A recent media release has created significant interest in stem cell therapy as a treatment for osteoarthritis. Is the hype and promise created able to be substantiated?
In real estate parlance, I would use the old chestnut – “Caveat Emptor” – Buyer Beware.
Osteoarthritis is a condition characterized by generalized wear/loss of joint surface layer (articular cartilage) on 2 opposing joint surfaces. This can create pain, swelling, stiffness and functional deficit. Unfortunately once this joint surface layer is damaged or worn it has virtually no ability to heal itself. Osteoarthritis or articular cartilage wear develops because of multiple reasons – age, activity, obesity, injury to the joint surface or important supporting structures such as ligaments or menisci, joint malalignment, activation/release of bad biomolecules and probably other reasons that have yet to be identified. Osteoarthritis is a complex disorder with many facets.
The basic science behind stem cell treatments is interesting. In a nutshell, stem cells are the “parents” of different lines of tissue cells. Mesenchymal stem cells are capable of differentiating (transforming) into muscle, tendon, bone or joint surface cells (chondrocytes) given the right circumstances and environment. These chondrocytes are important in looking after the joint surface layer but have a very limited regenerative (repair) capacity. Basic laboratory studies have shown stem cells are capable of producing joint surface like tissue in some circumstances. It is thought in some circles that injecting stem cells into an arthritic joint may enable some repair or restoration of a joint surface layer. The theory sounds good – but does it work in practice?
Well we don’t know. To date unfortunately there are no randomised published scientific studies in peer review journals that indicate that stem cell injections reconstitute articular cartilage and allow for reversal of an arthritic process. I’m always a bit wary of treatments that are hailed as “miracles” in the media, before there are any credible published results. Using patient testimonials or observational registries as a support for stem cell therapy does NOT constitute proof of treatment success. This is not the way that reputable centres and individuals seek to promote themselves, their treatments and their businesses.
Interestingly here in Australia and in the US, the relevant health regulatory authorities have approved stem cell therapy only for the treatment of some leukaemias and blood disorders. For all other conditions it is considered experimental treatment but there is no regulation over patients receiving treatment that involves the use of their own stem cells. The Therapeutic Goods Administration has hinted that there will be a crackdown on centres promoting and undertaking stem cell treatments for non approved conditions.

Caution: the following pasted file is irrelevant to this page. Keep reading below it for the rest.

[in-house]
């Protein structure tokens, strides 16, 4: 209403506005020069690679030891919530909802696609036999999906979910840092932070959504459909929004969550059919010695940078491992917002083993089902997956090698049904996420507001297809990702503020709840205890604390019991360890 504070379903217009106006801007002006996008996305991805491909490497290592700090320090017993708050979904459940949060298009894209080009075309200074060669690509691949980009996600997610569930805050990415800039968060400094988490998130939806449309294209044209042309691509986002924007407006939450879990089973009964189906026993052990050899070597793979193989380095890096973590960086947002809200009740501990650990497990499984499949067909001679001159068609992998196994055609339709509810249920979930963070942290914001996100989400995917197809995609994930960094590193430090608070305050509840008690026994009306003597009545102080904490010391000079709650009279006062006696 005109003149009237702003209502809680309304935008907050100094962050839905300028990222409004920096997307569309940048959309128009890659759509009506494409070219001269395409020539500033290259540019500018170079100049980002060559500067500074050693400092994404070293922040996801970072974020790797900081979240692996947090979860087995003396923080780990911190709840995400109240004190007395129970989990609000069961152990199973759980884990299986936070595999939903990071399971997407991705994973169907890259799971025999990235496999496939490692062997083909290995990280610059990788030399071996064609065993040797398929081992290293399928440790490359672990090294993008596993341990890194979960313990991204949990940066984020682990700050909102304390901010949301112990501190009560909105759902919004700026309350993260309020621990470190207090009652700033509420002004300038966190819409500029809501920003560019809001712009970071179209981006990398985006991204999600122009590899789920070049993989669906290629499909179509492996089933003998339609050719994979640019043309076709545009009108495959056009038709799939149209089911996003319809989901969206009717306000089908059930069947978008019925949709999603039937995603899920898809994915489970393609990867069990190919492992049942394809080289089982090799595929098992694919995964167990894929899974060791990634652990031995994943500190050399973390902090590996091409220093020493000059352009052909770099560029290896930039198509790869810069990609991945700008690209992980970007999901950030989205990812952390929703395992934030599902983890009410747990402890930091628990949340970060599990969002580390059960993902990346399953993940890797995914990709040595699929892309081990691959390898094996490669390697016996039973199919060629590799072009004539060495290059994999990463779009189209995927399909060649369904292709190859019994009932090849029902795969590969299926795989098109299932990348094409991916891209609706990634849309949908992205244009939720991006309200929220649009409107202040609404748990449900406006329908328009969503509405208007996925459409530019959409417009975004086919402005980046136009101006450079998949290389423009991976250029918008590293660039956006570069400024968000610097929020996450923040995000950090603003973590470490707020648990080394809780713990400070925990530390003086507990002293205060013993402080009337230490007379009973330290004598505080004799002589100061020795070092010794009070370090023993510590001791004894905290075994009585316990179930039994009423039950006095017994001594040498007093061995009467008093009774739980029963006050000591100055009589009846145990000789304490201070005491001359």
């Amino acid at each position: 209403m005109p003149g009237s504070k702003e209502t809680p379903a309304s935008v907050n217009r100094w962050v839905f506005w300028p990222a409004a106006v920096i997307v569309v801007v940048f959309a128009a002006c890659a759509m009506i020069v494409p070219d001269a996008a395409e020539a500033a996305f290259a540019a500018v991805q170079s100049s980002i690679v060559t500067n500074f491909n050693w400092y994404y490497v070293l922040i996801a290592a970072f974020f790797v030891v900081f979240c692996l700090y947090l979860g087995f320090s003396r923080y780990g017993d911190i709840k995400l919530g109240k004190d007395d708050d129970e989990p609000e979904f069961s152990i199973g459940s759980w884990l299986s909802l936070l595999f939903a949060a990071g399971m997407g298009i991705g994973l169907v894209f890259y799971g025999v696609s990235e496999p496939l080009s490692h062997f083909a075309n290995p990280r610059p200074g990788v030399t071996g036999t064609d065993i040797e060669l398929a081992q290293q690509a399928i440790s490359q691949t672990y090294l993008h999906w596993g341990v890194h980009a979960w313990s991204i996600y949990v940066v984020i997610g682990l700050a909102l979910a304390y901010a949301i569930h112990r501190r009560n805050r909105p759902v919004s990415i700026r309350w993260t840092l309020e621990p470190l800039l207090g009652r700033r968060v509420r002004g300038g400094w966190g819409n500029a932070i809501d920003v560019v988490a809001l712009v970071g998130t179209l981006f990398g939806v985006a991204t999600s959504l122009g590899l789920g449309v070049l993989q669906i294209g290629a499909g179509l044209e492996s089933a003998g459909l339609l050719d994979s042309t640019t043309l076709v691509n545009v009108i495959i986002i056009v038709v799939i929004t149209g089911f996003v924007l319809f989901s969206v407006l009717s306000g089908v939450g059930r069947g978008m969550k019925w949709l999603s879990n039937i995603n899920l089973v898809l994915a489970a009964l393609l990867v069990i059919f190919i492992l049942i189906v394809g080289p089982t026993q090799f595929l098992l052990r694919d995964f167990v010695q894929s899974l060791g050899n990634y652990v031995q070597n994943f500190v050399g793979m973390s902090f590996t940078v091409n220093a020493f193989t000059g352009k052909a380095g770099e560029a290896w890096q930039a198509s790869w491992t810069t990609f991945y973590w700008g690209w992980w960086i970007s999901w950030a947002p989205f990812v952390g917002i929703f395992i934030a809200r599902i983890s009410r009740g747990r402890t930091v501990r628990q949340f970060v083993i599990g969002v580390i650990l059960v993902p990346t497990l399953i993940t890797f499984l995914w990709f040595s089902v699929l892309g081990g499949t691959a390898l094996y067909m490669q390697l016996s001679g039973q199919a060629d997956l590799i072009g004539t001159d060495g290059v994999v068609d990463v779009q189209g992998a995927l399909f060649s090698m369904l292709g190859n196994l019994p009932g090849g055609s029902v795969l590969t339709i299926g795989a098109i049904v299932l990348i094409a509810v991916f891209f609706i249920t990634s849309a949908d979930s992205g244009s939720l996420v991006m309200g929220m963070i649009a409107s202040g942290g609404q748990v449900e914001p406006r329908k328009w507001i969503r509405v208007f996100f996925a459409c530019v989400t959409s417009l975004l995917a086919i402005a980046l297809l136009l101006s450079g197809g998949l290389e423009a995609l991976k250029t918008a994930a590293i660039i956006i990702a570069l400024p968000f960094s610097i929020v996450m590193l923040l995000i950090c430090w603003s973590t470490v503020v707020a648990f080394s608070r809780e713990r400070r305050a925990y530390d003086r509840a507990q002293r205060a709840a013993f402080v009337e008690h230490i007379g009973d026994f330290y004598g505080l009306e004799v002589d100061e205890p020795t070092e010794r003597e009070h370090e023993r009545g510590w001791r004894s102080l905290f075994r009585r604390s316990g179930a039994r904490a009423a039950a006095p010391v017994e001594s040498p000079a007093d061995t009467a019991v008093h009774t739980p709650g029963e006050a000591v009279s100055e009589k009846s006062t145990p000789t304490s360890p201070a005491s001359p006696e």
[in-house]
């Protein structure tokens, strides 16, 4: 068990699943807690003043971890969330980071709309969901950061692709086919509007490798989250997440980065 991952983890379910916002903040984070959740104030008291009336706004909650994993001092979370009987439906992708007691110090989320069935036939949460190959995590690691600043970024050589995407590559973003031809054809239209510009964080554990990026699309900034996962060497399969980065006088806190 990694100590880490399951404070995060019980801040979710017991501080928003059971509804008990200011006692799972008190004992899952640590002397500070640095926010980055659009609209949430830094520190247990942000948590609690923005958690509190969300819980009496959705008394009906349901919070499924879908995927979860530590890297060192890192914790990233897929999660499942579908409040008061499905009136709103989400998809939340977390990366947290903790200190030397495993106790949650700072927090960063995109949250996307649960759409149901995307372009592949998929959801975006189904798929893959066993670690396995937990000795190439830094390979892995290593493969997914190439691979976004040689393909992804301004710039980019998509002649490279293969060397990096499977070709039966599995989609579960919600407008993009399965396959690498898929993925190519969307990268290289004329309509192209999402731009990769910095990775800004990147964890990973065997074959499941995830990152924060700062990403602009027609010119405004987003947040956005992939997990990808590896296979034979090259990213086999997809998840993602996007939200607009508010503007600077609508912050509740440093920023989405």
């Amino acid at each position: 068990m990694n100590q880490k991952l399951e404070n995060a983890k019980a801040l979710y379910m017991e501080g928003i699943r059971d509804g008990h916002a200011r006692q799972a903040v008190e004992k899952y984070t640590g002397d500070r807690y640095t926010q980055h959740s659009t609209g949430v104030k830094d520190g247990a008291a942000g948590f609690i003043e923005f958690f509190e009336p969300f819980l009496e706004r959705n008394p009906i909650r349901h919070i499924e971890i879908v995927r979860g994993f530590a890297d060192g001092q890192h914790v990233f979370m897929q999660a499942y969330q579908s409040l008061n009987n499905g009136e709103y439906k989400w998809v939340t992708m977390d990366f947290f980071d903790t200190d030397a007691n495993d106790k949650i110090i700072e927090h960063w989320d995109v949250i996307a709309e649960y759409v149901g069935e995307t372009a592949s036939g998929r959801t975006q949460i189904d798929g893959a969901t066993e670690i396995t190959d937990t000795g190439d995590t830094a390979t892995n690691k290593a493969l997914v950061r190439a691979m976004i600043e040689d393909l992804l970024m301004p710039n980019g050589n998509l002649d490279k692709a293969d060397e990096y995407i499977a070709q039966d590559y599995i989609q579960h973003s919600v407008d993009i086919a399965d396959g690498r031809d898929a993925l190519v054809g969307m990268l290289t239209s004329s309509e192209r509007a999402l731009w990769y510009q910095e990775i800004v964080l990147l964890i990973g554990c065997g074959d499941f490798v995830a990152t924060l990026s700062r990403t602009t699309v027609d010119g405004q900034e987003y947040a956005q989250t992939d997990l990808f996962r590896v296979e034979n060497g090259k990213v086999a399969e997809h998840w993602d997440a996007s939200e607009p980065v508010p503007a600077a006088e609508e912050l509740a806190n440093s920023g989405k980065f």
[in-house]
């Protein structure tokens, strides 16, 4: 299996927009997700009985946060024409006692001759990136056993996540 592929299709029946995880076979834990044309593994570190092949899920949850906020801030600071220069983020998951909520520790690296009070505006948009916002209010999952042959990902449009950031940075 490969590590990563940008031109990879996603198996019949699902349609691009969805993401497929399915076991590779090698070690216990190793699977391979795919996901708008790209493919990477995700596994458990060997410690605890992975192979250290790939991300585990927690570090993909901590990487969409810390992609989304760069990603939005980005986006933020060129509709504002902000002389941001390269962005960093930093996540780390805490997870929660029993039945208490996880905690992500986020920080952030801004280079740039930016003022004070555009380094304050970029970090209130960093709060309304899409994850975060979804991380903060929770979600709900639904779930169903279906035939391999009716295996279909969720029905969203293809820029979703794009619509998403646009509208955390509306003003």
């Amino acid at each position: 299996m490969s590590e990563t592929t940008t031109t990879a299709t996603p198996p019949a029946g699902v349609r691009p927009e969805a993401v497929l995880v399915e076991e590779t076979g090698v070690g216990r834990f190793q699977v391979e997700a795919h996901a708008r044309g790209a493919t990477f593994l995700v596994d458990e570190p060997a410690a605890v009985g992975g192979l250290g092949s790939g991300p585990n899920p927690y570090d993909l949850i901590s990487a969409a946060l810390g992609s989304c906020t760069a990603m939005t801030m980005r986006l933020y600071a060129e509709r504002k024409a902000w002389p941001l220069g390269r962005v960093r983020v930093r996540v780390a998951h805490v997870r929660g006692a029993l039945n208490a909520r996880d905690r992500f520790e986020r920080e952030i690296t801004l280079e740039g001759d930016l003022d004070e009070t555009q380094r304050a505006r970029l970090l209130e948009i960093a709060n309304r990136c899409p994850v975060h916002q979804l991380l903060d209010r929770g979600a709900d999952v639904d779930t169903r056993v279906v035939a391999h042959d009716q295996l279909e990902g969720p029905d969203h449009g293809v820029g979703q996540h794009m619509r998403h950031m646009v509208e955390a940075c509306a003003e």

I recognize that there are patients with osteoarthritis for whom conventional treatment techniques don’t result in a lot of improvement and for whom surgical procedures are not ideal. Unfortunately these people are vulnerable and are easily lured into trying unproven and often expensive treatment modalities with the promise of a cure. I’m not against stem cell or any other reasonable treatments for osteoarthritis and we certainly don’t want to stifle innovation and progress and credible research.
Stem cell therapy needs to be undertaken in a controlled and responsible manner by practitioners who are genuinely looking to help sufferers and to try and find answers to osteoarthritis through responsible and rigorous research that is subject to scrutiny by the scientific community. We do not need the current unregulated “free for all” approach to stem cell therapy that currently exists, undertaken by medical businesses with questionable motives. If you are considering these treatments, do your homework and go in with open eyes. Do not be blinded by media hype for a treatment that offers much but to date has produced little.
For more information on stem cell therapies, the Stem Cells Australia website at http://www.stemcellsaustralia.edu.au/ is an excellent educational resource put together by most of the major universities and research organisations in Australia.
There are some excellent handouts regarding stem cell therapies that are downloadable for patients at: